We applaud some of what British Prime Minister Theresa May had to say after Saturday’s terror attack in London – she put the blame where it lies and said there was a bit too much tolerance in the UK for Islamic extremism. In a country where some 20,000 jihadists are said to live and plot, that’s probably an understatement, but hey, it’s a start. Certainly, she’s a step ahead of London’s Muslim mayor, who is one of those fools who thinks Islam has nothing to do with what’s going on.
But rather than crack down on the number of Muslim immigrants who are allowed into England or start putting well-known radical mosques under surveillance, May thinks the way to prevent Islamic terrorism lies in putting restrictions on what people can say on the internet.
“We need to work with allied democratic governments to reach international agreements to regulate cyberspace to prevent the spread of extremist and terrorism planning,” May said Sunday.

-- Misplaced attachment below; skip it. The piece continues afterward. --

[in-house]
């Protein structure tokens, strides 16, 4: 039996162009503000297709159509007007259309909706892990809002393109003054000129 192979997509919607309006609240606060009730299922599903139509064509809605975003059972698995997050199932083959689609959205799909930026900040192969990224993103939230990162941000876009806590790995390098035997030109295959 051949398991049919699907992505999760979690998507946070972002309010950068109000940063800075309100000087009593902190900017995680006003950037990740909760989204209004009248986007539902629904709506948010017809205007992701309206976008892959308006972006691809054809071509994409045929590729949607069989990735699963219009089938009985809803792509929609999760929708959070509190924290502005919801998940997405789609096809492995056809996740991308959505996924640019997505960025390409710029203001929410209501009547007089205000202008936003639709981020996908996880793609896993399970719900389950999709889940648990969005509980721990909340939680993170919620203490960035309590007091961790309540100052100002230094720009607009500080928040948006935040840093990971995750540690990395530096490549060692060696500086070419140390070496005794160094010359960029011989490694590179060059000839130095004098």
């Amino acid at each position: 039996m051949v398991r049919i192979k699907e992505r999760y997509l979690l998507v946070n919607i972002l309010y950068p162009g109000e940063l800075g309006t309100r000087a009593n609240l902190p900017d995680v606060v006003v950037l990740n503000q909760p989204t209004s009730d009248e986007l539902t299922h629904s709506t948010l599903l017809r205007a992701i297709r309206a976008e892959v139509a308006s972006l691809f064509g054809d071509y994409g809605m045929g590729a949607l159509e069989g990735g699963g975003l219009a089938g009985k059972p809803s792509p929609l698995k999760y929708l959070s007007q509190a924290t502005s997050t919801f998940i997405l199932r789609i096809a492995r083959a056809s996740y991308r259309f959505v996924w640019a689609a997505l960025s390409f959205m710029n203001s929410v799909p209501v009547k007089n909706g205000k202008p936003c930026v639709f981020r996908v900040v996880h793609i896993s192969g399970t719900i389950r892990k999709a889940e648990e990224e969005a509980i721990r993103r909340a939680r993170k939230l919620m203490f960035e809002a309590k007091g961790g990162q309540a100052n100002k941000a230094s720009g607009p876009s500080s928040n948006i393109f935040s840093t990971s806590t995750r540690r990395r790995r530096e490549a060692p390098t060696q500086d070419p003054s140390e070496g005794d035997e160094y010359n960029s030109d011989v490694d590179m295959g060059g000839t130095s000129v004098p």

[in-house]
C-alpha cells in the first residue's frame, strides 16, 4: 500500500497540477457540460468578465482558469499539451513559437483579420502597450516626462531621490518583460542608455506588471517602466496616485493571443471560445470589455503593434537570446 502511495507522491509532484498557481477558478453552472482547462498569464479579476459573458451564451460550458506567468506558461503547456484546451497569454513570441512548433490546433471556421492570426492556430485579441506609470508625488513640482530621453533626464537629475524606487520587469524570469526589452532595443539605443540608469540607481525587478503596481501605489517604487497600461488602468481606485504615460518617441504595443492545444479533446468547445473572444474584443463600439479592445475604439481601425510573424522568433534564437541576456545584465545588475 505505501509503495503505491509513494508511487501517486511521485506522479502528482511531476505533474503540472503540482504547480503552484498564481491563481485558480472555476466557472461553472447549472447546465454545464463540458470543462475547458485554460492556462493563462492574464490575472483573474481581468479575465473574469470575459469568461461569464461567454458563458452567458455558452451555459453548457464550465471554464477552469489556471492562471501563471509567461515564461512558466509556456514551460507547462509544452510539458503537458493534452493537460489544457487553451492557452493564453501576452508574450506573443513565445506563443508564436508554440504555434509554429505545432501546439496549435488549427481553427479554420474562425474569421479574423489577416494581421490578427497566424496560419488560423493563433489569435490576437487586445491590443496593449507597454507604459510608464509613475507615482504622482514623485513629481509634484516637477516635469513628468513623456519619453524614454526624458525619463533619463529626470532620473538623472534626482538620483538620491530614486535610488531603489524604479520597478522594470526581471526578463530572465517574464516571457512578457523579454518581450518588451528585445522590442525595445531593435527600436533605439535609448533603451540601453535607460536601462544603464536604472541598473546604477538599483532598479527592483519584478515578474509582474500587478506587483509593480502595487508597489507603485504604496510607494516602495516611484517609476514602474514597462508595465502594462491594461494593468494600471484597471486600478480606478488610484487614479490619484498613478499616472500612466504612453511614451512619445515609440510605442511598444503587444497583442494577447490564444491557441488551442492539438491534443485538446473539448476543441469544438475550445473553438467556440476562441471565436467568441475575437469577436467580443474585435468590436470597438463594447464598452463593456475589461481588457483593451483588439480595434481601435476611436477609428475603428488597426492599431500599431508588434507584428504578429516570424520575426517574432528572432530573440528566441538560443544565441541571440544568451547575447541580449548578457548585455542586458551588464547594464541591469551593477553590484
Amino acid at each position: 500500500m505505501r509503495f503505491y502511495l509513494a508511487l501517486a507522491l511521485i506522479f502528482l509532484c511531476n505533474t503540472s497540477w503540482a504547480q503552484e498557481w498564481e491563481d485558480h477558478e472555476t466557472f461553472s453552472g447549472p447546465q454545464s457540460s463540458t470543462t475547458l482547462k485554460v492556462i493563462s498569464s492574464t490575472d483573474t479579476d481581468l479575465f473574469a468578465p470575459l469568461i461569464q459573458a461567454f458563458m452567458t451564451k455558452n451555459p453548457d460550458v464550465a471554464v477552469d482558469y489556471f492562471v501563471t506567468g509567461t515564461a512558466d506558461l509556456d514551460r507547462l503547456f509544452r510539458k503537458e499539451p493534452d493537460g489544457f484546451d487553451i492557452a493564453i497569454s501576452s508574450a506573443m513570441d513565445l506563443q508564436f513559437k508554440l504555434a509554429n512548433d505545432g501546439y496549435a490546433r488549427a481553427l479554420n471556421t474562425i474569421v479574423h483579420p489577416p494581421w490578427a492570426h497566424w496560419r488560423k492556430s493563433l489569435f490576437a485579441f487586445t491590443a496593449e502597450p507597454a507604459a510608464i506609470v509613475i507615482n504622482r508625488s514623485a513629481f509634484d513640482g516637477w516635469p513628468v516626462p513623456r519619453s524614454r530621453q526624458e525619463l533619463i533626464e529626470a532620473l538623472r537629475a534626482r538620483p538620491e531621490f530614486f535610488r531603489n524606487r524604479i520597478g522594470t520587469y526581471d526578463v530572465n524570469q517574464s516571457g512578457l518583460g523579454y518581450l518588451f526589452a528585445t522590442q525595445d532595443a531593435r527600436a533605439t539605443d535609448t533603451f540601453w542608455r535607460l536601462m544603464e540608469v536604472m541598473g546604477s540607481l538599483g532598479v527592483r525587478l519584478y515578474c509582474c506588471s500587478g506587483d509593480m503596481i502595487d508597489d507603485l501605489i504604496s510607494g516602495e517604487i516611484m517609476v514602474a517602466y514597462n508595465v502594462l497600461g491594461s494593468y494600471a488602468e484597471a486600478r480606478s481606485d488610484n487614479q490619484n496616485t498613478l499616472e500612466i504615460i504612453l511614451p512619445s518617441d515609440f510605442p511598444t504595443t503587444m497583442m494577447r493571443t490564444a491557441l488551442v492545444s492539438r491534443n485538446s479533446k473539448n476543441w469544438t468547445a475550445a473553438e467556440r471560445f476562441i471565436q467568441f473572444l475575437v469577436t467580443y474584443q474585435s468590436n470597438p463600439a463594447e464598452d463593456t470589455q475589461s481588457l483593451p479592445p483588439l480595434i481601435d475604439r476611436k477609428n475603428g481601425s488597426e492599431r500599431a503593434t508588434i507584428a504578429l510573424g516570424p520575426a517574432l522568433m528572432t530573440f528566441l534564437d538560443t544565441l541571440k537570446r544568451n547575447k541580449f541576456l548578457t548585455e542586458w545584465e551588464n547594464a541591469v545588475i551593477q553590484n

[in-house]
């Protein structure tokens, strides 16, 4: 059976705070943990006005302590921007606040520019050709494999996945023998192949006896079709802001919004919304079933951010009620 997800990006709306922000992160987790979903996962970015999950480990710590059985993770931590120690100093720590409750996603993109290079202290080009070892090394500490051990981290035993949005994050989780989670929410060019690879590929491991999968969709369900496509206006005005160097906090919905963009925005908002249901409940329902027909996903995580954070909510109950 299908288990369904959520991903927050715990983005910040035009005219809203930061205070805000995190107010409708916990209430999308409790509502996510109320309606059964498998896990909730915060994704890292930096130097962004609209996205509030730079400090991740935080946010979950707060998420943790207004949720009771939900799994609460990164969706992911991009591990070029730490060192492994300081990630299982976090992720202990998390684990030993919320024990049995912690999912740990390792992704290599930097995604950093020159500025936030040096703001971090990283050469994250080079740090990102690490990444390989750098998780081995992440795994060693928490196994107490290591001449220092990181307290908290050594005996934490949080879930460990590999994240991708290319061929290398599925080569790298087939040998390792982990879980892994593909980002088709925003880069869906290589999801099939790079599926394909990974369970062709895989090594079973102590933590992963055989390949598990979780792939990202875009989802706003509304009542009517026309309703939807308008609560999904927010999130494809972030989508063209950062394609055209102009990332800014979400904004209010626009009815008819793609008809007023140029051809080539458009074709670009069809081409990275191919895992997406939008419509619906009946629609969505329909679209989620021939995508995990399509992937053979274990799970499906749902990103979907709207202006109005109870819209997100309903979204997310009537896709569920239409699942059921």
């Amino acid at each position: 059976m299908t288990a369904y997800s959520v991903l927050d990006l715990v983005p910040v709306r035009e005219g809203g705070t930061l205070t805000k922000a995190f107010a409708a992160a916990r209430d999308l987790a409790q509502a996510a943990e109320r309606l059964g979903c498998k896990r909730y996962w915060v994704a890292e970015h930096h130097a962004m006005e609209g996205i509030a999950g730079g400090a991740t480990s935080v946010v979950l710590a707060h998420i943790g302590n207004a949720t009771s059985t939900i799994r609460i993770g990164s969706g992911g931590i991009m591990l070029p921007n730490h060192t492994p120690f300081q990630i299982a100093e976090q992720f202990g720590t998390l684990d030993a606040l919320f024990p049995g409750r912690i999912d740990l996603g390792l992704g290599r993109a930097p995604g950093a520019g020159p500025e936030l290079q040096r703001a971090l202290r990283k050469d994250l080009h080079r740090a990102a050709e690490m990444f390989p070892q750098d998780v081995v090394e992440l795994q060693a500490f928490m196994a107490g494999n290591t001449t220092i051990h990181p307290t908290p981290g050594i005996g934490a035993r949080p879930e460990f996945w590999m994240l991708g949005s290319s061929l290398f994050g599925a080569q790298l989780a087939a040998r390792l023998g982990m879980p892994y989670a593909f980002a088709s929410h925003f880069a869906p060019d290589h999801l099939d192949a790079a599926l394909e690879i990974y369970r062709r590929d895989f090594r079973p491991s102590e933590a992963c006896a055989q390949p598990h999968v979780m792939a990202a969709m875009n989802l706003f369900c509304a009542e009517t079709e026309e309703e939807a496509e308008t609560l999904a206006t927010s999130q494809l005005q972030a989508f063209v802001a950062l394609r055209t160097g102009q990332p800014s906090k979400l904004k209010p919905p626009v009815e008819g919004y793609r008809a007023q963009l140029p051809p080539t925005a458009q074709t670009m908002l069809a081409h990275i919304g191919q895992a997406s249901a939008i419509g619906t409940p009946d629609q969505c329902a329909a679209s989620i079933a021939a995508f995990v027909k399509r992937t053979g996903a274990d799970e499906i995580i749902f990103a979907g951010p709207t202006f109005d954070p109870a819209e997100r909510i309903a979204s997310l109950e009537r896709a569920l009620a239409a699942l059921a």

This is one of those proposals that sounds good when you’re in the heat of the moment and you’re thinking about ISIS-supporting Twitter accounts and secretive websites deep the back corners of Web where terrorists plan attacks on innocent Londoners. It’s not so good, however, when you listen to May prattle on about the “pluralistic values of Britain” and realize that her idea of an internet speech crackdown would probably target anti-Islamic sentiment just as much – or more than – pro-ISIS chatter.
After all, we’ve seen in Germany how quickly Europeans are to give up their free speech rights in the name of protecting so-called marginalized groups. And Britain itself has a shaky history of arresting and prosecuting citizens accused of “Islamophobia.”
When it comes to European leaders, we’ll take May over Merkel or Macron any day of the week, but she would do well to edge a little closer to Donald Trump’s way of seeing Islamic terror and a little further away from her continental allies. Western Europe has already done irreparable damage to its own citizens with a thoughtless agenda of multiculturalism that has allowed thousands and thousands of Middle Easterners to set up camp in their cities without even making a polite attempt at assimilation. Worse, many of these Arabs are demanding that their hosts change THEIR culture and THEIR laws to make them feel more welcome.
This disaster-in-progress has led to a dramatic uptick in terror and crime, which has inevitably led to a backlash. Now these leaders, unwilling to just stand up and admit that they were wrong, want to make it illegal to speak the truth about their failed agenda…and about the unwanted Islamists living among them.